Table 4.  Seed set and hybrid rate obtained from different treatments
CodeSpikelets pollinatedSeed set (%)Hybrid confirmed by EST marker (%)1Hybrid confirmed by SSR marker (%)1
  • 1

    As percentage of seed set.

A1 8863.614.314.3
A2 8153.1 5.9 5.9
A3 9162.6 3.2 3.2
A4 9459.6 3.5 3.5
A5 9363.4 2.6 2.6
A6 8960.8 0 0
A7 9464.9 3.0 3.0
A8 8758.6 0 0
A9 7864.1 0 0
A10 8161.7 0 0
A11 8962.9 0 0
Mixed11249.1 2.0 2.0
Foreign 9732.395.895.8
Conspecific 9365.6 0 0

Discussion

  1. Top of page
  2. Summary
  3. Introduction
  4. Materials and Methods
  5. Results
  6. Discussion
  7. Acknowledgements
  8. References

The cultivated rice, O. sativa L., is thought to have been domesticated from the wild O. rufipogon in Asia approx. 11 500 yr ago (Normile, 1997), indicating a relatively close relationship between the two species. O. rufipogon is widely distributed in South and South-east Asian countries (with extension to the northern Australia), where O. sativa is the major staple food and is massively cultivated. Natural hybrids between O. sativa and O. rufipogon were commonly found in the areas where the two species occur sympatrically (Oka & Chang, 1961; Langevin et al., 1990; Suh et al., 1997; Lu, 1999). A sound study of compatibility, pollen competition mechanisms and hybridization between O. sativa and O. rufipogon will provide us with background knowledge and data to evaluate the chance of genes escaping to wild relatives from transgenic rice.

Interspecific compatibility

Interspecific compatibility is crucial for hybridization (Heslop-Harrison, 1982). Minghui-63 had relatively high pollen germination and pollen tube growth rates in O. rufipogon, which demonstrated that Minghui-63 was highly compatible with O. rufipogon at the stage of prefertilization, although the two species showed obvious differences in their pollen germination and pollen tube growth. Seed set from foreign pollination was 32.3%, of which 95.8% was true hybrid. This further indicated that Minghui-63 was compatible with O. rufipogon at the stage of postfertilization, but the compatibility was weaker than the conspecific pollen. These results indicate that there are relatively limited reproductive barriers between Minghui-63 and O. rufipogon.

Pollen competition

Pollen competition occurs when pollen deposition on stigmas exceed the number of ovules (Snow & Spira, 1991). In rice species, each spikelet has a single ovule, and the average number of pollen grains that are naturally deposited on stigmas of O. rufipogon is approx. eight (Z. P. Song, unpublished). In this study, we applied an average of more than eight pollen grains on stigmas, providing opportunities for pollen competition to occur. In mixed pollination, foreign and conspecific pollen grains compete on stigmas and in styles through pollen germination and pollen tube growth. Interspecific competition has stronger impacts on pollen germination and pollen tube growth rates, compared with conspecific competition. In this study pollen germination and pollen tube growth in the mixed pollination were significantly lower than those in the foreign and conspecific pollinations, indicating the existence of interspecific competition.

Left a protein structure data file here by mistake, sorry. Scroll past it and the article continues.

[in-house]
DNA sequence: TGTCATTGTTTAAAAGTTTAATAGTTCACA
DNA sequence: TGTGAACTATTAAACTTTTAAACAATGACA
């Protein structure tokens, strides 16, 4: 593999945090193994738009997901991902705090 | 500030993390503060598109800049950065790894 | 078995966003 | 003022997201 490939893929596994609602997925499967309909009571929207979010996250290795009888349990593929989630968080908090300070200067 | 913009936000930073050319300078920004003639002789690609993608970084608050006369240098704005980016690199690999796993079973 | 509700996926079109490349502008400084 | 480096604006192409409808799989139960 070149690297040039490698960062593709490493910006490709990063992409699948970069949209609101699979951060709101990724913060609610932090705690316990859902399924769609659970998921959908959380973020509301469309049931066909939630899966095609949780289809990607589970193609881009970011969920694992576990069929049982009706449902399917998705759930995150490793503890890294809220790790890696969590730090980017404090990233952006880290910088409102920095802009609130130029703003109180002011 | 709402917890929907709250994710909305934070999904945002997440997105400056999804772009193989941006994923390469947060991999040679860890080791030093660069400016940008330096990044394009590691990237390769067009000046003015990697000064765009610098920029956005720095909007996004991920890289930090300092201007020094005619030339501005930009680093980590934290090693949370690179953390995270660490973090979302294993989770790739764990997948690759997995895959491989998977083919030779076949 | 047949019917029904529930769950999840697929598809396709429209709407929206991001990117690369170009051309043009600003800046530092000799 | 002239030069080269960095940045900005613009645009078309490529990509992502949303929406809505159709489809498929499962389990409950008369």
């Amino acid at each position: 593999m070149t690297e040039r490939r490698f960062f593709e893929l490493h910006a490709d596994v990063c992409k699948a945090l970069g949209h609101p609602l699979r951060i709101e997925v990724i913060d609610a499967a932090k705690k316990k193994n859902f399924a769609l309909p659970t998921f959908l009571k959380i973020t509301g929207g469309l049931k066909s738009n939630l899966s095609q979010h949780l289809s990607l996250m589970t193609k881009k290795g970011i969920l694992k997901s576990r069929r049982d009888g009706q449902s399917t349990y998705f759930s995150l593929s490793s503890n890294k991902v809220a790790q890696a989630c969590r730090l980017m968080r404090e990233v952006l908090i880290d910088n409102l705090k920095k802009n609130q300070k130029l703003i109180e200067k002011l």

However, the low pollen germination and pollen tube growth could also be attributed to pollen tube attrition (inhibitory effect from style tissue) or variation in growth rates (scramble effect) (Cruzan, 1998). The attrition rate of pollen tubes can be determined by comparing the number of pollen tubes at the base of styles with that across mid-styles in the foreign and conspecific pollinations. The attrition rate of pollen tubes was observed to be approx. 47% and 38% in the two treatments, respectively, suggesting that the attrition of foreign pollen tubes (O. sativa) was more significant in the O. rufipogon styles. On the other hand, our results showed a few hybrids were produced in the A8 treatment (delayed pollination) and the mixed pollination, which suggests that the growth rate of foreign and conspecific pollen tubes is not significantly different. Therefore, the scramble effect is neglectable in this experiment. The frequencies of pollen germination on stigmas and pollen tube growth in styles in the mixed pollination were significantly lower than those in the foreign pollination, indicating that competition between pollen grains and pollen tubes from different species did take place, in addition to the existence of inhibitory effect. These results are similar to a previous study of Ipomopsis aggregata, in which the effect of interspecific pollen competition was stronger than that of conspecific pollen competition (Caruso, 1999).